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The Goldfinch


The Goldfinch

Frederic Guillory

It’s not usually my style to stick my beak into the furore, however, thanks to a highly ambitious and enthusiastic Manchester book group, I actually managed to spend two weeks reading just one book last month, devouring Donna Tartt’s doorstop, ‘big American novel’ The Goldfinch in readiness for August’s get together.

As always, the greater the hype the greater my nerves about a new release however, one certainty was the fact that this was always going to be a book group-pleaser, whichever way the pendulum swung. After a series of damp squibs, this captivating tale was sorely needed and deeply admired by all.

Theo Decker’s life is outwardly unimpressive. To others, this is a young man defined by the loss of his mother in a violent accident; an event that sends him spiraling into an existence of drug-addiction, depression and deception. Orbiting around his connection with an unassuming 17th century painting of a goldfinch, we follow Theo from the bleak deserts of Las Vegas, to the musty antique shops of New York, to the back streets of Amsterdam in a superb love story dedicated to enduringly beautiful objects and human flaw.

Seeing how hooked I was to this book (dragging it around with me everywhere – see picture below) my other half enthusiastically asked me what it was about. Struggling to get beyond the ‘just a story about some guy’s life’ bit, I frankly made it all sound a little dull, which this book could so easily be. Instead, under Tartt’s deft pen, Theo’s life takes on a rather sweeping, film-like feel with stunning scenery (see the wide Las Vegas skies) and a superb inner monologue, written in such a way that our hearts dip and soar with him:

‘the flavor of Pippa’s kiss – bittersweet and strange – stayed with me all the way back uptown, swaying and sleepy as I sailed home on the bus, melting with sorrow and loveliness, a starry ache that lifted me up above the windswept city like a kite: my head in the rainclouds, my heart in the sky.’                            

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The Goldfinch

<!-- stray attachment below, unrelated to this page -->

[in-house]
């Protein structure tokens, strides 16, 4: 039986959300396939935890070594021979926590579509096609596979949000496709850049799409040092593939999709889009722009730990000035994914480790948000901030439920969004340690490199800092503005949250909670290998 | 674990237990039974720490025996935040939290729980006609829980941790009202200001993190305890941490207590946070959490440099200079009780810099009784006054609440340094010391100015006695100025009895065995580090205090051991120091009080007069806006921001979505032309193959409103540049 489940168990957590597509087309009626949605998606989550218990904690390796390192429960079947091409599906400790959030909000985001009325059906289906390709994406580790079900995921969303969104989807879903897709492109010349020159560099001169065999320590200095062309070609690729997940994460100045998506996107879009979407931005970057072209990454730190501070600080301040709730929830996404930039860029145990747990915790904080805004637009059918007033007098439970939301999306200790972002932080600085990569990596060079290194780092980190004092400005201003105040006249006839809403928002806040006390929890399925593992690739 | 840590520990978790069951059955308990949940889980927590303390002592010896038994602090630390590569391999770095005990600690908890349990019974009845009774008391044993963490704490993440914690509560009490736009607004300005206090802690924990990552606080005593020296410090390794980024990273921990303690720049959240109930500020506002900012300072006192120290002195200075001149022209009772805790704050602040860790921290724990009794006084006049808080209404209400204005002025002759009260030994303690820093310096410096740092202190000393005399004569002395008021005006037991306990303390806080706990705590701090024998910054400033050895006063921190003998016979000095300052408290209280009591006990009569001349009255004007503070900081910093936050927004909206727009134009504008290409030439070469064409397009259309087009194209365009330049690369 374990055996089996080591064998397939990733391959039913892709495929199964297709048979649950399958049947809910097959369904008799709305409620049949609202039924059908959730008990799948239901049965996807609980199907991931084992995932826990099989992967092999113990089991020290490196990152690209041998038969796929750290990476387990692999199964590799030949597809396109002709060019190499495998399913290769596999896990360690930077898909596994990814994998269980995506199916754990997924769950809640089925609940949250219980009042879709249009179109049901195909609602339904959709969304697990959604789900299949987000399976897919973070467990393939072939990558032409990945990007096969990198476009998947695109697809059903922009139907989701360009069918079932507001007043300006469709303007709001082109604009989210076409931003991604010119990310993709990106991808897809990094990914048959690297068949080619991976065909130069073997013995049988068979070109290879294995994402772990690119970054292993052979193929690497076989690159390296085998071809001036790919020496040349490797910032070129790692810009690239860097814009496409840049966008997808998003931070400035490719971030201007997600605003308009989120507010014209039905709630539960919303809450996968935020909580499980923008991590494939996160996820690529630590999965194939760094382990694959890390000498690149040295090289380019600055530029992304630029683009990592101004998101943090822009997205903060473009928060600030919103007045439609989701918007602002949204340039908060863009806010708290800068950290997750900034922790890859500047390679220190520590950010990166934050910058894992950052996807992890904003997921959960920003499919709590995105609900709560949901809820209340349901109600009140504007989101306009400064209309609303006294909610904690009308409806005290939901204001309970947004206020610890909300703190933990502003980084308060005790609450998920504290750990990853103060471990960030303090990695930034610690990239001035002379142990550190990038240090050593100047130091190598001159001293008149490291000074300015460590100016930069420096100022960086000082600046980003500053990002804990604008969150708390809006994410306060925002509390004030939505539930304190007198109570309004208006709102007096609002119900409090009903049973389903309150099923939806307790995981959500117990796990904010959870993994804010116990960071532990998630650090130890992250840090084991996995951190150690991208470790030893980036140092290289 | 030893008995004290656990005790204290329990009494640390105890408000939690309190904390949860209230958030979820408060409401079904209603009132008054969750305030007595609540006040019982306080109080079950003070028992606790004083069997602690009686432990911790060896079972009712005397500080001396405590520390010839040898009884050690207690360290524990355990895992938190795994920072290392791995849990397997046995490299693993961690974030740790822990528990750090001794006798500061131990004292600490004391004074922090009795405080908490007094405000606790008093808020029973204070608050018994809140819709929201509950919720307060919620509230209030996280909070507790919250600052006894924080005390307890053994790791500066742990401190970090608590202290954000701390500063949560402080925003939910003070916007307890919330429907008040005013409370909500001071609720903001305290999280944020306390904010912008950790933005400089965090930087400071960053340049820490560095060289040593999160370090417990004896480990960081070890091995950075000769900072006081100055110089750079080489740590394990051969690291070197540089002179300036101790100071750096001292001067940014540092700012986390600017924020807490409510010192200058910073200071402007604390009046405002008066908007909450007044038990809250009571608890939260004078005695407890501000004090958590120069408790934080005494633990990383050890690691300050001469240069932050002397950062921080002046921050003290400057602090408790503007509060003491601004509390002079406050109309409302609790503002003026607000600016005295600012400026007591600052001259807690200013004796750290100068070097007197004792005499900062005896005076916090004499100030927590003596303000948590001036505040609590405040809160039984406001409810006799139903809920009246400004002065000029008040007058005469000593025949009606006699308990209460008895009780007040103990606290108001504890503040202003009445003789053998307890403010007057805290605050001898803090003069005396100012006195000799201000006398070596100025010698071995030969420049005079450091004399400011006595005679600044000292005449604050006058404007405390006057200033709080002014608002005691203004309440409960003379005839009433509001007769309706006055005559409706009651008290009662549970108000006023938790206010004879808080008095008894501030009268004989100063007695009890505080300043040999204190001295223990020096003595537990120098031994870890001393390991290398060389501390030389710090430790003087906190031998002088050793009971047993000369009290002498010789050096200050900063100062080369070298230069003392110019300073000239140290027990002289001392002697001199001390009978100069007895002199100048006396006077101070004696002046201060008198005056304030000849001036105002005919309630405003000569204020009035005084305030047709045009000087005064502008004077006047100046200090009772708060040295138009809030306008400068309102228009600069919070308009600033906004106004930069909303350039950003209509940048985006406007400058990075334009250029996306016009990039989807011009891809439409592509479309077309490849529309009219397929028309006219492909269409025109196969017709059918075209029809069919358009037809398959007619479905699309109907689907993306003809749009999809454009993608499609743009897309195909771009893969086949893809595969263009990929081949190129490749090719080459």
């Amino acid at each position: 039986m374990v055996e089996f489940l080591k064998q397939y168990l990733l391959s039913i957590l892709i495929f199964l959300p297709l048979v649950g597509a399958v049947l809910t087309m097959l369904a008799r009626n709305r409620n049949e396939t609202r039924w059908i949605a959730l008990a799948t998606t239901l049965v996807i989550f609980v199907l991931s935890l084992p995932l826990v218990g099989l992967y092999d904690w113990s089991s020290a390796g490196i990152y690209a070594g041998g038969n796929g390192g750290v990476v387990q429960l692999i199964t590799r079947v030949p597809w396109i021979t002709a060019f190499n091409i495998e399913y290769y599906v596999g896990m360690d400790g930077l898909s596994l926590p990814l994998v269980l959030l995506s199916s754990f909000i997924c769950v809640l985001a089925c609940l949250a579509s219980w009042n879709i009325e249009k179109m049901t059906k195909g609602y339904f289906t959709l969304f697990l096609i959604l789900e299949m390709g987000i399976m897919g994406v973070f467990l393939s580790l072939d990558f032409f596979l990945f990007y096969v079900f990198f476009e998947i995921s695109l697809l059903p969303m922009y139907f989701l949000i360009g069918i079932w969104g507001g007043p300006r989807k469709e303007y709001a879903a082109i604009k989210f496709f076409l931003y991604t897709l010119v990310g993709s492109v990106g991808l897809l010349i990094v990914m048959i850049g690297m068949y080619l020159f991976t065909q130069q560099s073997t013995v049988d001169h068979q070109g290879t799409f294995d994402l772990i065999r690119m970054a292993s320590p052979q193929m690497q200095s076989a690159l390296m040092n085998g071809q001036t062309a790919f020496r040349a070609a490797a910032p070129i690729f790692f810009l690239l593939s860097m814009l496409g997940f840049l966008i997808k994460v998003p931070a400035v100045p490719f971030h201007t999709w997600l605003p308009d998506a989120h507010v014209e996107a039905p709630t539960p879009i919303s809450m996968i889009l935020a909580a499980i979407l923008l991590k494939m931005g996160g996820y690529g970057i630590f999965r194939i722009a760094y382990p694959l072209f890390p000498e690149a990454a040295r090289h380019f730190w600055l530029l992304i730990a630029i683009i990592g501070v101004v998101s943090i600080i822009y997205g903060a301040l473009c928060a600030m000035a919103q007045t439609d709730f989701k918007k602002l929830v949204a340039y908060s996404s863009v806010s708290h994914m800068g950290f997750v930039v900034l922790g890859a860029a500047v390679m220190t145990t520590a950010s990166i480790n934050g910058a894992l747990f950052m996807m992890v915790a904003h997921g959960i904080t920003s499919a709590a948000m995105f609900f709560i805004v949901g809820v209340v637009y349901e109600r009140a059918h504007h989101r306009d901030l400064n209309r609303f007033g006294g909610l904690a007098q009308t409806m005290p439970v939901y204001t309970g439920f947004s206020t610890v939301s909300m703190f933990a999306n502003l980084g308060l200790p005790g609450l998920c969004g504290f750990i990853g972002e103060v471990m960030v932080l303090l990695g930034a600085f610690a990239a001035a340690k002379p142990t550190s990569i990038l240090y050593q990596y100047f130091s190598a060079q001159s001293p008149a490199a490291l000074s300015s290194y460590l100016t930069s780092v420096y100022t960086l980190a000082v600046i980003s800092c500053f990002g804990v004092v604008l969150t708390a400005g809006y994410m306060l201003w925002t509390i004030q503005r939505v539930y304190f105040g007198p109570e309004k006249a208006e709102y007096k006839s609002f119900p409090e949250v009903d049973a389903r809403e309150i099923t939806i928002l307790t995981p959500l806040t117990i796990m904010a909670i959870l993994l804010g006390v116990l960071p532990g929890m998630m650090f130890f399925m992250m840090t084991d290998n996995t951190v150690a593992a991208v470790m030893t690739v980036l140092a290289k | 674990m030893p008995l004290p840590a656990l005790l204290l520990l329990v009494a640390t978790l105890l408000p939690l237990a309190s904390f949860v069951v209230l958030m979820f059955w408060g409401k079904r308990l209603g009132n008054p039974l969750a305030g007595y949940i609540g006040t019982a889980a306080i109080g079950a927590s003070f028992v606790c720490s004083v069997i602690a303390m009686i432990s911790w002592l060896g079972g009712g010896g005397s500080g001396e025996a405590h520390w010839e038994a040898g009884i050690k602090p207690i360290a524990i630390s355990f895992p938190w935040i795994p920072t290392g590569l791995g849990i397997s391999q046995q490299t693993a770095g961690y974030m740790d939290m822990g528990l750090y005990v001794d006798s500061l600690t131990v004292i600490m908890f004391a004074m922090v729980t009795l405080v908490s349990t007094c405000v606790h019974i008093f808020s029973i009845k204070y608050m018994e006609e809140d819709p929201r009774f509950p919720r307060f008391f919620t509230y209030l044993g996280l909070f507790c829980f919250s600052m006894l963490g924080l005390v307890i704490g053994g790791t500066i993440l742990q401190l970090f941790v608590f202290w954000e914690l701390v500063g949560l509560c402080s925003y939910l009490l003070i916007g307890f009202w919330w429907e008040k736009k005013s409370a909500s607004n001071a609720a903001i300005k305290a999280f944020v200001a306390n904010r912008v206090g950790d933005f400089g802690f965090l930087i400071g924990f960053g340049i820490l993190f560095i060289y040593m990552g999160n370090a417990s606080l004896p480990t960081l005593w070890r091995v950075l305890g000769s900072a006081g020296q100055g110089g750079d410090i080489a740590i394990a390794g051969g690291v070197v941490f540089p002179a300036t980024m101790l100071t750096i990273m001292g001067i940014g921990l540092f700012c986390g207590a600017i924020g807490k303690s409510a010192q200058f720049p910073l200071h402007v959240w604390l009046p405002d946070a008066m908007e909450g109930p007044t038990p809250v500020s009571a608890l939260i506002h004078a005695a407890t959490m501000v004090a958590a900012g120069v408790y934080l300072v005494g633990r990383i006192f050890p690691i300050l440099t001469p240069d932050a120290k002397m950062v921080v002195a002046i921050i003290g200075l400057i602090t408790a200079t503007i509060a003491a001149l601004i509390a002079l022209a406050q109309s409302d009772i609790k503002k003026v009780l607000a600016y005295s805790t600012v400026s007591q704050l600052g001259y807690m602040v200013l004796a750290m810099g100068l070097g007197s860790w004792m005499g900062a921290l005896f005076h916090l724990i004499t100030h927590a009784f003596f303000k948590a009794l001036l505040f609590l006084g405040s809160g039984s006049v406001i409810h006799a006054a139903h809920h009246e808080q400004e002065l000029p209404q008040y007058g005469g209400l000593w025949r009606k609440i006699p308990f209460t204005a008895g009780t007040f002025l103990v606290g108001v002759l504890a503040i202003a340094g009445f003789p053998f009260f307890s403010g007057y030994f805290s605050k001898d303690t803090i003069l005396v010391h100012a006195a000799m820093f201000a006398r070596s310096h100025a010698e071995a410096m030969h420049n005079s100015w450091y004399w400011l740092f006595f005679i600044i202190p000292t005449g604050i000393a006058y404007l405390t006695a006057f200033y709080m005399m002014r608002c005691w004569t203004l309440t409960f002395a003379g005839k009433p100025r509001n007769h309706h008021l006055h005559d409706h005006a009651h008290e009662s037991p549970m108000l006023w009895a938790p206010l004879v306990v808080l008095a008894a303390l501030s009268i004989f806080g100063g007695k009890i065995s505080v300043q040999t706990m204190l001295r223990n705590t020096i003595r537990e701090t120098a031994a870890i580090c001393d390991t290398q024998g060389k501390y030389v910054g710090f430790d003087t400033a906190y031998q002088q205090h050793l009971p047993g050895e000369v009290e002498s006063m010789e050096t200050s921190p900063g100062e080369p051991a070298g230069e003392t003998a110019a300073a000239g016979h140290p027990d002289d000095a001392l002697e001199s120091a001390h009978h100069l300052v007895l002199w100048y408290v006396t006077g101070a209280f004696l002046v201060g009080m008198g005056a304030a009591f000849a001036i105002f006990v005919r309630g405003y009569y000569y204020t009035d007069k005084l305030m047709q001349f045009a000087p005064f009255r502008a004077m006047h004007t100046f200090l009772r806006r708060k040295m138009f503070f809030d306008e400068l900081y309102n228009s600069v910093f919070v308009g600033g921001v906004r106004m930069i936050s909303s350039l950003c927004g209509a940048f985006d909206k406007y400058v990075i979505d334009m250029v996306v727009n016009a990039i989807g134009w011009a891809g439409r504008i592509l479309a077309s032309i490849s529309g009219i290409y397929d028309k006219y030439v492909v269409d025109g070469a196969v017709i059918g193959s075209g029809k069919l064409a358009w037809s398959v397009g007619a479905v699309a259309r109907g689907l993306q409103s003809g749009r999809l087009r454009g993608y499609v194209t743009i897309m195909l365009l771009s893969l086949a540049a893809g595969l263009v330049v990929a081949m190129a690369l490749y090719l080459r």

Tartt’s writerly prowess means that we don’t glimpse even a peek of middle-aged woman in this teenage boy. Theo is a hopelessly flawed individual, something that resulted in a grand debate into his likability and, rather melodramatically, whether he is ultimately a ‘good’ or ‘bad’ person.  With our anti-hero just unremarkable and mutable enough to blend into the background of his own story, fabulous characters such as eccentric childhood friend Boris and cosy protector and business partner Hoby take centre stage.

With an uproarious, positive reception from the start, as time has gone by critics seemed to have turned disappointingly snobby on this novel. The dialogue isn’t ‘literary’ enough you say? A 15-year-old drug addict isn’t ‘literary’ enough for you?! What rubbish. Books are for entertainment and, as an avid reader of both ‘high brow’, classic and popular fiction I can tell you that I enjoyed this very much indeed. Boo to you critics!

I’ve read few books that keep up the momentum for 800 pages and this is no exception. One particular twist of the plot irritated me slightly and meant that, with only 150 pages to go, my confidence in the story took a wobble (swiftly righted, I’m happy to say). It also has to be said that a big daydreamer like myself can also start to get a little down on all the dying…

This is a beautifully written novel, brave in its sorrows and unique in its celebration of fine-things. A book that loves beauty, and, as a typical Libra, it turns out I do too.

Ten Authors I Own The Most Books From


I love a Top Ten Tuesday post, mainly because I love a good list, but this week’s task is a bit tricky for someone with such a serious book problem (not quite as bad as the insane picture above!) Short of getting my library out and counting it all (a more pleasurable task than it sounds I’m sure!), based on a swift glance alone it is clear that the ten authors below are coming up trumps on my shelves:

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1. Charles Dickens  – mainly due to a dank winter book buying frenzy a couple of years ago and an astonishing offer from The Book People, an entire shelf of our ‘classics’ section downstairs is now devoted to the great man himself…better get some of them read!

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2. Paul Gallico - I’m sure I’ve bored you all before with my postulating on the greatness of El Gallico. I only have a few of the forty-plus books that he did write but those few are definitely worth mentioning here. Many are out of print/only falteringly in-print from time to time.